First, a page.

If you’ve had your fill of Cologne’s culture, then visit Phantasialand for high-octane adventures. The amusement park is split into themed areas, including Berlin, Mexico and Fantasy – home to fairy creatures called the Wuze. Feeling brave? Strap into the Taron rollercoaster, which reaches top speeds of 117kph (73mph), or thunder down the Chiapas log-flume ride. Stay for the evening to catch one of the mesmerising acrobatic shows.
It’s because of the Three Kings that Cologne exists at all in the modern world. Inside the city’s gothic cathedral, you’ll find the Shrine of the Three Kings, said to contain the bones of the Three Wise Men from the Bible, which brought pilgrims to town in the Middle Ages. The priests decided that a cathedral had to be built to house the shrine properly. Every January 6 (Epiphany in the Church calendar), members of the public are allowed to process alongside the ossuary (bone box) and pay their respects.
Reach for the heavens in a different way and cross the Rhine by cable car. First opened in 1957, the Seilbahn carries half a million passengers across the river every year. Get your camera ready for a bird’s-eye view of the Old Town and cathedral. Board the cable car north of the river and walk back into town over the Deutzer Brücke. If you’re lucky, book one of the quarterly night rides from sunset to the early hours.
Germans love mustard, particularly the sharper-than-Dijon style that sits on the table in every brauhaus (brewhouse) or kneipe (pub). Don’t expect it to taste like American mustard, it’s a much stronger flavour. The Mustard Museum is one of those unique places that are good for a story afterwards. Situated on the site of a 200-year-old mustard mill, you can learn about its production and buy an unusual souvenir to take home.
Housed in an armoury built in the Dutch Renaissance style, the City Museum tells the story of Cologne’s 2,000-year history. It covers the spiritual, economic and everyday life of the people that have lived in the city from the Middle Ages to modern times. Lean about Klüngel (social networking), Kölsch (the local beer), Carnival and Eau de Cologne, as well as Cologne’s puppet-theatre tradition.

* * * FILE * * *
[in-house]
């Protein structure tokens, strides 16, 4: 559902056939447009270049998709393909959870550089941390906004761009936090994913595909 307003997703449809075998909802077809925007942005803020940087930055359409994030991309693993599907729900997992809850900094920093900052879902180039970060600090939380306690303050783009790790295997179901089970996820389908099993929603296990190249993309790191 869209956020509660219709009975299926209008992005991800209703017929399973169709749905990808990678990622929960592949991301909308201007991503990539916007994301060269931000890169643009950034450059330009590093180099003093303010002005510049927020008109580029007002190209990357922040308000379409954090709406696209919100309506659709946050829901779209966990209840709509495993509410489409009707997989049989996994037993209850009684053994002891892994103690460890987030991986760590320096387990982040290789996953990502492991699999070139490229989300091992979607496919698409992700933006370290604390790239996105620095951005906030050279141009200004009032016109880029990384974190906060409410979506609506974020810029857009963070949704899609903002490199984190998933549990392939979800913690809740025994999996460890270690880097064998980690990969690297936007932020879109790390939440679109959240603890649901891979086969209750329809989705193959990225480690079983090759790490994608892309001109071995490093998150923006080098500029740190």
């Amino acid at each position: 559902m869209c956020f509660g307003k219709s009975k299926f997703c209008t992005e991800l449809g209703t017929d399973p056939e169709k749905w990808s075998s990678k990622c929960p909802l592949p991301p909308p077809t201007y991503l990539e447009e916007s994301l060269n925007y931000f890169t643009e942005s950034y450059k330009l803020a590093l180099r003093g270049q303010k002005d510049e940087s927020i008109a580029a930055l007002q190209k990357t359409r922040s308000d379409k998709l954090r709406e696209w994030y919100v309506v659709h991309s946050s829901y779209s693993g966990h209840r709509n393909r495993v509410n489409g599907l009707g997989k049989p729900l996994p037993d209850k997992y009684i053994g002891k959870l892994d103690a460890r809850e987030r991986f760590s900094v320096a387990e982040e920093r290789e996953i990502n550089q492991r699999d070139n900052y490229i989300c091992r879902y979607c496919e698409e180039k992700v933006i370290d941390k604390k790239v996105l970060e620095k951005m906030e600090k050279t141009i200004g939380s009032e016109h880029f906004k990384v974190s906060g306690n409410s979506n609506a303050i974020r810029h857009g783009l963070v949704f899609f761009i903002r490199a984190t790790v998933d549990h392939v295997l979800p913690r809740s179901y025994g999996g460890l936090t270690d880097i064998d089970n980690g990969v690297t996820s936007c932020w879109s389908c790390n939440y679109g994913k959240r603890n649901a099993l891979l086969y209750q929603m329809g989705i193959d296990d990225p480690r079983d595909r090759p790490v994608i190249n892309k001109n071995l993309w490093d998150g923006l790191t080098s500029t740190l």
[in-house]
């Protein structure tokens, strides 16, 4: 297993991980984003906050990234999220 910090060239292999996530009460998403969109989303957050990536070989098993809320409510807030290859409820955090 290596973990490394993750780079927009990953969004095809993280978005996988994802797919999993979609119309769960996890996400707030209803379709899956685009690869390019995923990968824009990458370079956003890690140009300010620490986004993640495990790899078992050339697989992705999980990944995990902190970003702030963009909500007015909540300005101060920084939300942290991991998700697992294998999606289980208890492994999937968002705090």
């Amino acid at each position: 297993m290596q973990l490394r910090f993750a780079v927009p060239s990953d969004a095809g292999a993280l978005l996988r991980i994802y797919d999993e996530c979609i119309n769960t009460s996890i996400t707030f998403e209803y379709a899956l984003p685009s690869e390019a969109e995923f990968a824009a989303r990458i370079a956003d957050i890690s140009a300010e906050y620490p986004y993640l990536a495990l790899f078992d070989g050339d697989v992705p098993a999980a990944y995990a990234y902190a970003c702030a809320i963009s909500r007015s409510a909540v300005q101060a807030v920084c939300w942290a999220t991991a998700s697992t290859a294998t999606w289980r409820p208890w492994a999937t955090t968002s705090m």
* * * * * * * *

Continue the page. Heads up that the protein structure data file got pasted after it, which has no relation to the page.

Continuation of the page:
Feeling frazzled after sightseeing? Get your kit off and relax in the historic Neptunbad, a 100-year-old bathhouse in Ehrenfeld. There are other spas in the city, but none are quite as charming as this. Clothing is banned in the spa itself. Most people walk around in a towel or robe and remove it to get into the sauna or one of the many heated pools. Changing rooms are mixed and open, though separate facilities for women are available. The pool under the dome and the rooftop saunas are particularly special.
Founded in 1860, the Cologne Zoo is one of the oldest in the country with over 500 species inside. It provides an interesting look at how zookeeping philosophy and design have changed over the years. The big cat enclosure was renowned when it first opened because it allowed visitors to view these giant felines behind a glass screen with no bars obstructing the view. Highlights today include hippos in the African-themed landscape; Philippine crocodiles in the Terrarium and the lively Jungle House – home to a lively monkey population.
Natasha Holt contributed additional reporting to this article.